Betabrand, San Francisco-based e-commerce company, is showcasing a group of smart women in it’s newest assortment of spring clothing. But you won’t see just any smarties are appearing in Betabrand’s pants. “We sought out women with doctorates,” cofounder Chris Lindland tells CoCreate. You’ll see them reading or riding on the back of a motorbike, sporting stretch selvedge denim or shirtwaist dresses that range in price from $80 to $178. “Is it an industry first to focus on only the brainiest women? My guess: Yes.”
Why is a designer handbag company selling an all-inclusive domestic violence kit?
“What matters about people is their magnetic leadership, their aptitude for helping those following in their footsteps, and their passion—how they choose to package that is their prerogative.”
In the U.S., Avon ladies helped pioneer the door-to-door sales business model while peddling makeup and perfumes. Today, one at a time, women are fanning out to reach some of the world’s most remote markets with desperately needed goods and services. How a traveling salesforce of women could bridge Africa’s “last mile.”
Buy Thinx’s remarkable underwear in America, and you’ll be sending sanitary pads to a girl in Africa.
No, Motorola, that’s NOT what she said.
“…a Credit Suisse analysis of almost 2,400 international companies that found that companies with at least one woman on their board tend to be the strongest performers.”
At The Hatchery's recent 2013 Women Leaders Summit, attendees had an opportunity to hear from highly accomplished women leaders including author Christine Comaford, President and CEO of Leader to Leader Institute Frances Hesselbein, and author and motivational speaker Carole Hyatt.
In a panel moderated by the Wall Street Journal's Gabriella Stern, the women offered their collective knowledge on topics ranging from discrimination (Hyatt couldn’t take out an American Express card to start her first business in 1960), to work-life balance, to failure. Fast Company's Cecelia Bittner had a chance to attend. Here's what she heard:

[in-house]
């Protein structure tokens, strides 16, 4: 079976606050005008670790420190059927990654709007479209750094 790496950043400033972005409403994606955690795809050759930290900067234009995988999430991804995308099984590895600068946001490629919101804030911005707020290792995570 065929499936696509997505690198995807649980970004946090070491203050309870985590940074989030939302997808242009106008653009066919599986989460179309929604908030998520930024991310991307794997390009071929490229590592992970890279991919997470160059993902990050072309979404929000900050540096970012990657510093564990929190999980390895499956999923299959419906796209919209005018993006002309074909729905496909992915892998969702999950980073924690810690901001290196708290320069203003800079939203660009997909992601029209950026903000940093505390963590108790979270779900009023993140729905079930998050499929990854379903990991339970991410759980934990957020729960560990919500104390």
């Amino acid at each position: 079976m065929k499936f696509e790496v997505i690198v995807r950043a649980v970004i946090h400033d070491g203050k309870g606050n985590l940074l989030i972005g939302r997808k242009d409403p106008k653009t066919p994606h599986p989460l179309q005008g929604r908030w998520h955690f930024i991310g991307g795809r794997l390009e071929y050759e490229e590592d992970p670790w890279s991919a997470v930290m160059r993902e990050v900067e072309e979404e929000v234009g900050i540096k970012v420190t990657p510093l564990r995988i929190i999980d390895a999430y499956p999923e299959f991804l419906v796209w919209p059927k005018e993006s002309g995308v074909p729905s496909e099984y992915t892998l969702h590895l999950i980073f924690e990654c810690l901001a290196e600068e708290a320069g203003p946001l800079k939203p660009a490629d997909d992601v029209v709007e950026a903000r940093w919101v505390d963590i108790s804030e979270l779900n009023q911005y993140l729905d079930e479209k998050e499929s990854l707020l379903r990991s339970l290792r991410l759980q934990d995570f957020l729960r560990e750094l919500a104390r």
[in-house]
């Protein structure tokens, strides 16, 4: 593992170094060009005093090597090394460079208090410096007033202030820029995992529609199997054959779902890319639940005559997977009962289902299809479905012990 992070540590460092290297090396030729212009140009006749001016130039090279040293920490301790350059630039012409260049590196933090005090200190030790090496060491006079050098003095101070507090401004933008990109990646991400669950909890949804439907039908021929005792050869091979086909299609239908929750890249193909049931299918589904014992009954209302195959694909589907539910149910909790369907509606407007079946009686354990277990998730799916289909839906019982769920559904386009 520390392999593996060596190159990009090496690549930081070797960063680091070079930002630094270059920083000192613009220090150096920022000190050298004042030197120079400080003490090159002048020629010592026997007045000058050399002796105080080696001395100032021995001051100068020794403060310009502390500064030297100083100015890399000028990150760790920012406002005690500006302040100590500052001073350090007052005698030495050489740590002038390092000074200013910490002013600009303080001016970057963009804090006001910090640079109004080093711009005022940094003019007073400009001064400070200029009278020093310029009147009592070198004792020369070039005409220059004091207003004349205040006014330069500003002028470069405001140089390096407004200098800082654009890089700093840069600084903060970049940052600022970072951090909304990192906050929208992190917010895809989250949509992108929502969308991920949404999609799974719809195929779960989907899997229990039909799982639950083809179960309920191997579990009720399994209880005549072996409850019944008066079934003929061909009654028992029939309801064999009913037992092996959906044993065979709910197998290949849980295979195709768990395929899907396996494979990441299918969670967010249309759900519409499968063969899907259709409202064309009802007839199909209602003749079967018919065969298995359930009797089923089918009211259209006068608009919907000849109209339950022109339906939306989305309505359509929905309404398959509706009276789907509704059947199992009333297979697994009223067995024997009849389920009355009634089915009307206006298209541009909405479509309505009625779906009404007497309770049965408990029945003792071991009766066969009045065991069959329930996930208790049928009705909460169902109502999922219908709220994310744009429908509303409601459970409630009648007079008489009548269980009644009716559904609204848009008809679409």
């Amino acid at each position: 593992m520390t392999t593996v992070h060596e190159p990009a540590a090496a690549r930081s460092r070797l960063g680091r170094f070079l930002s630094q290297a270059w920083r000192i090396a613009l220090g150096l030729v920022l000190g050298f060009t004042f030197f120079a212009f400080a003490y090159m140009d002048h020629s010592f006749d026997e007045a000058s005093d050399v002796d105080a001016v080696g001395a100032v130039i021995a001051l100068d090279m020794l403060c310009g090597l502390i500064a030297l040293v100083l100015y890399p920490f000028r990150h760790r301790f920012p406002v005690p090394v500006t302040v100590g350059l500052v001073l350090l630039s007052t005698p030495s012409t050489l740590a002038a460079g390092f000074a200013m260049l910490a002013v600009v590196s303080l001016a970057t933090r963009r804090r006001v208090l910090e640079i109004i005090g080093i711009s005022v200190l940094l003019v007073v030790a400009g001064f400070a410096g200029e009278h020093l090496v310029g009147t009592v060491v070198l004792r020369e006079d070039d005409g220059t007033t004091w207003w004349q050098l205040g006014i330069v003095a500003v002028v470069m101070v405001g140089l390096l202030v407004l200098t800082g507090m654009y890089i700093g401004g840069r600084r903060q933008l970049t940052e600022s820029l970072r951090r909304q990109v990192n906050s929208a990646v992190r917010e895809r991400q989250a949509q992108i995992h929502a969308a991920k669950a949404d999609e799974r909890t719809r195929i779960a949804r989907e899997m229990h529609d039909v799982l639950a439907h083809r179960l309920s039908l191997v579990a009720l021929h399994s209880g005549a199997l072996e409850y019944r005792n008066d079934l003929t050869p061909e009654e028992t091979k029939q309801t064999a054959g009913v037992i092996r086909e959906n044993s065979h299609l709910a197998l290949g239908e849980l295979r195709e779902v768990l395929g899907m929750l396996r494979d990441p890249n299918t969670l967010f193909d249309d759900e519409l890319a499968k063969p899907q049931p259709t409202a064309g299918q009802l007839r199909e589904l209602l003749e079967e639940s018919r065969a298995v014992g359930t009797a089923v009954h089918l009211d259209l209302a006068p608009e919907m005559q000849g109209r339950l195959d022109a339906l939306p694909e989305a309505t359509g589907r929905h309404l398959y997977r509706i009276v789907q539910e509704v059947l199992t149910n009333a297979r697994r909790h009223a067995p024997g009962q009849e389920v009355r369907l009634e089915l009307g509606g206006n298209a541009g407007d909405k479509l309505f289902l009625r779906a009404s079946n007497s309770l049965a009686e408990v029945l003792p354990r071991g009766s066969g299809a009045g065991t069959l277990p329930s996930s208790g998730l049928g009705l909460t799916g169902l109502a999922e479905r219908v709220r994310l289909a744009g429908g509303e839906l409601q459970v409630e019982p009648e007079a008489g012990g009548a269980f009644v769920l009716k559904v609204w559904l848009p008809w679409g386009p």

- According to Hesselbein, facing and overcoming failure requires a sense of exuberance that young people today are bringing into the work force. She describes it as a positive attitude that allows one to view a challenge not as a burden but as ”an opportunity to do something remarkable.”
- Hyatt said it’s all about how one handles the disappointment, explaining that an individual can choose to focus their energy on moving past and growing from event.
- When asked for 15-minutes of wisdom, Comaford shared the secret to influencing anyone. Emotional intelligence. Comaford explained that all humans crave one of three things: safety, belonging, or mattering. If you can figure out which of those things an individual needs, you can make them do what you want. (Comaford made the entire audience promise to only use that power for good.)
[Image from The Hatchery]
When asked about over-coming failure at The Hatchery's Women Leaders Summit, author, business woman, and leadership expert Christine Comaford offered a three question method:
1. What would you like?
2. What would having that do for you? (How do you want to feel?)
3. How will you know when you have it?
This exercise in introspection helps individuals ‘fail forward' through the discovery of and re-alignment with their true mission.
[Image by The Hatchery]
Wow! NASA’s Rejection Letter To A Woman in 1962.
Guess not everyone is as lucky as 7-year old Dexter Walters.